35 thoughts on “My Prescription

  1. Gina,
    All I can say is: I love you. Your perspective is so genuine, heartfelt and true and I can so relate to your post here. Our own pain helps us to be more empathetic to others. Years ago, while I was in my first semester of Physical Therapy at University, I ruptured my appendix and spent 10 days in the hospital for a very frightening, painful and difficult time. My surgery was on Christmas Eve, and I spent the entire holiday break very sick, feeling very sorry for myself and in a lot of pain. But I have often said that it was one of the most important parts of my training as a healthcare professional because I learned how to be empathetic from that horrific experience. I’m sorry about your tooth, but I know everything will be okay and you’ll be even more enlightened from the experience. Thank you for this wonderful post.
    Cathy

    • Bless your kind and loving heart, my friend! Thank you so very much for your delightful cheer of support. I thank you for your sympathy, and I too am sorry you went through that awful time – frightening and lonely and in pain! But we both are stronger and even more enlightened from our special ‘prescriptions’. I can definitely see what a caring and empathetic healer you are, and I know that painful past helped you grow. I know I feel more empathetic now. So much love felt, celebrated, and reflected back to you Cathy!
      Love, Gina

  2. Oh Gina…I feel for you sistah. Tooth problems are the worst!! If we didn’t have some dark times I wonder if we could appreciate the simple things as much. That seems like a silly thing to say now doesn’t it. It reminds me of the time my husband blurted out a statement about childbirth….” it couldn’t hurt THAT much you know, it is natural after all”… Oh my stars he will never live that down, it is a running joke in our house…. Sadly, dental pain is the worst, we DON”T ever need that to see the light that is for sure…:0))… I am sorry you had to have all that pain and I am glad you are feeling better… now if you could just win the lottery to take care of that bill!! :0)

    • Hello sweet sistah! Thank you so much for this lovely and sympathetic comment Kim :) And your comment of appreciating simple things is leagues better than your husband’s blurt! (‘natural’ = ‘doesn’t hurt that much’?? Ya, not so much!!) Thanks again for your sweet and delightful cheer of support, and your photography continues to uplift and inspire. What you share through that lens continues to blow my mind :D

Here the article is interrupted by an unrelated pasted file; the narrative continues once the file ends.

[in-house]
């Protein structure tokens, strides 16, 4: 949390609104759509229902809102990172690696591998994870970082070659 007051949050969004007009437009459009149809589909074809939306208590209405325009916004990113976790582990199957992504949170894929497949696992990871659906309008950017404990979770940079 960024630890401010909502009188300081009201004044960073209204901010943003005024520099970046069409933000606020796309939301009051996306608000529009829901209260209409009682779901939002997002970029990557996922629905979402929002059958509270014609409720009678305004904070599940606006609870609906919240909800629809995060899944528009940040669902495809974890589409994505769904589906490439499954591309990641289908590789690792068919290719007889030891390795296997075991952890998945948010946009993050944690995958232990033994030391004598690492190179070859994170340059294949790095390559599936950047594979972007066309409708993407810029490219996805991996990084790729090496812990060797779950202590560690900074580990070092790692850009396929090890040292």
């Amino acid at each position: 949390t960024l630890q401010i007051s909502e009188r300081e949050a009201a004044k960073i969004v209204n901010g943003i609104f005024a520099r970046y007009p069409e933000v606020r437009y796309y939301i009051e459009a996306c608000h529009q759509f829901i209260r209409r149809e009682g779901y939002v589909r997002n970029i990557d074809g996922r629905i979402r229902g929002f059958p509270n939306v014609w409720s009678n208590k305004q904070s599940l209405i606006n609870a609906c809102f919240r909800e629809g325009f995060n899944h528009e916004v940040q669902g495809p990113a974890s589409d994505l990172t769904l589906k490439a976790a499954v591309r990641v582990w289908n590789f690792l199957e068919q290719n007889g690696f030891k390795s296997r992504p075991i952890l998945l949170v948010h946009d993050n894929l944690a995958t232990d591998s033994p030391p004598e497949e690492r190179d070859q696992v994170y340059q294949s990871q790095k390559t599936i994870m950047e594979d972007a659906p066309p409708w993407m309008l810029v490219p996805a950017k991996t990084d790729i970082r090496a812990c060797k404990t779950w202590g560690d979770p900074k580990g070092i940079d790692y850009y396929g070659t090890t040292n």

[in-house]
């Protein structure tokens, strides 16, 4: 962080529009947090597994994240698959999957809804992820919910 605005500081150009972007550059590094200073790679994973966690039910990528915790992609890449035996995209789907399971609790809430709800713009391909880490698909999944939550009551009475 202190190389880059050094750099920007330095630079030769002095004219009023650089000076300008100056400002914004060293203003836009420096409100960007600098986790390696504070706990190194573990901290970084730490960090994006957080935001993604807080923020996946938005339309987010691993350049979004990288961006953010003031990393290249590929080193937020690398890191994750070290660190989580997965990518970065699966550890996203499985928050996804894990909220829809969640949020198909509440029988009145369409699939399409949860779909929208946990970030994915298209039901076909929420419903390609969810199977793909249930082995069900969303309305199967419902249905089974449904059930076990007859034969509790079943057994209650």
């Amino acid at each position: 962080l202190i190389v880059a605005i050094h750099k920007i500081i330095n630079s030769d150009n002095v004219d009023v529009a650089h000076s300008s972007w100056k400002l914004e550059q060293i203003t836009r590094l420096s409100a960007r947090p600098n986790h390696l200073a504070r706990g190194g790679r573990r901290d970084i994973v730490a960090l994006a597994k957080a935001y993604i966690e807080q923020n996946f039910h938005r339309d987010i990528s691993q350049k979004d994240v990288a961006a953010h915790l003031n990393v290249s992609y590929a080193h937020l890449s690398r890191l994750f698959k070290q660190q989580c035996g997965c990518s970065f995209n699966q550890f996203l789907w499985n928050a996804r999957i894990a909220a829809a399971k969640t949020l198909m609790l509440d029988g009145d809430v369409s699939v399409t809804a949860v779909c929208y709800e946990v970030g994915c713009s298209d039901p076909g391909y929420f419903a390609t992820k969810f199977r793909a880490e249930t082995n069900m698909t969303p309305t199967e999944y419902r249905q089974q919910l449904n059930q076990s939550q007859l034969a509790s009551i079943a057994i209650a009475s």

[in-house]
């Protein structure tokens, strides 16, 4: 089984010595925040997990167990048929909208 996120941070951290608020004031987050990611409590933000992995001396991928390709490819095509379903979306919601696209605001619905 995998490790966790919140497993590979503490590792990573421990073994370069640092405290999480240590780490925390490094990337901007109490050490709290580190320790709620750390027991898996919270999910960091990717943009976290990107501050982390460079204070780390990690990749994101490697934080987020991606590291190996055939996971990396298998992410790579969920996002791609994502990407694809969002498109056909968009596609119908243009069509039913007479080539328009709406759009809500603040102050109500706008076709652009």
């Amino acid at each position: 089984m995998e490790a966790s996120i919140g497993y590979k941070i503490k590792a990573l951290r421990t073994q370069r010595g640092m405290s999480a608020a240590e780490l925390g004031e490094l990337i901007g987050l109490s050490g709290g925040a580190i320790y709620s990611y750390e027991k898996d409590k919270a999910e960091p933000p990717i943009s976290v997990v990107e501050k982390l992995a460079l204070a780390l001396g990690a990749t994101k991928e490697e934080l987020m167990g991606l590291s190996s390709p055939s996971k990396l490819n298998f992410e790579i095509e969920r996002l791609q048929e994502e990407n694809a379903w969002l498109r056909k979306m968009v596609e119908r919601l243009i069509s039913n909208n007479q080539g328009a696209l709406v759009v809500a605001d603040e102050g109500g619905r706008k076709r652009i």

Hugs, Gina

    • I love that term: nosegay :) Reminds me of the sweet little bouquets of flowers people used to hang on doorknobs on the first of May. Actually I intend to bring that idea back! Thank you so much for your very kind and sweet comment Z! Hugs, Gina

        • What a lovely idea! Yes I need to purchase a wee nosegay for myself (‘purchase’ required since my garden is currently buried under snow) and having it by the kitchen sink window is a delightful idea. Thanks for the inspiration! Hugs ~ always. G

          • you’re welcome! when i lived in a coloder climate, i often visited the florist during the cold months and there was little in the yard; i asked permission to visit their cooler, and i would select one stem of this and one of that, and go home with a modest bounty that cost little! ah, i spread little nosegays throughout the house, and the colder climate kept them fresh for a long time!
            you deserve happy flowers always, especially if you’re recovering from dental work! z

            • Your replies are so wonderful that I’ve got to respond :) I’d forgotten how you haven’t always resided in your current warm locale. I laughed at your story of the florist coolers because it’s so similar to my late winter habit of frequenting garden centres in Feb & March to simply smell the plants and see the tropical blooms. And just maybe come home with a new Primrose or two ;)

  3. It’s so inspiring to read how you take pain and let it be transformed into something beautiful which can be used for the good of others & the world. Thank you for sharing! (But, I still want to avoid dental pain as much as possible).

  4. Teeth – they are like diamonds :). For some reason I spent the better part of a decade putting up with a wisdom tooth that gave me trouble – and then it cracked and i had to get it pulled out. By the time I got an appointment (2 were cancelled because of floods!) I was that relieved to get it out and to experience the ‘no pain’ after weeks of pain, I didn’t care about the needles or the pliers (or the dentist,but that’s another story :) ) I hope you get resolution for your pain soon xxx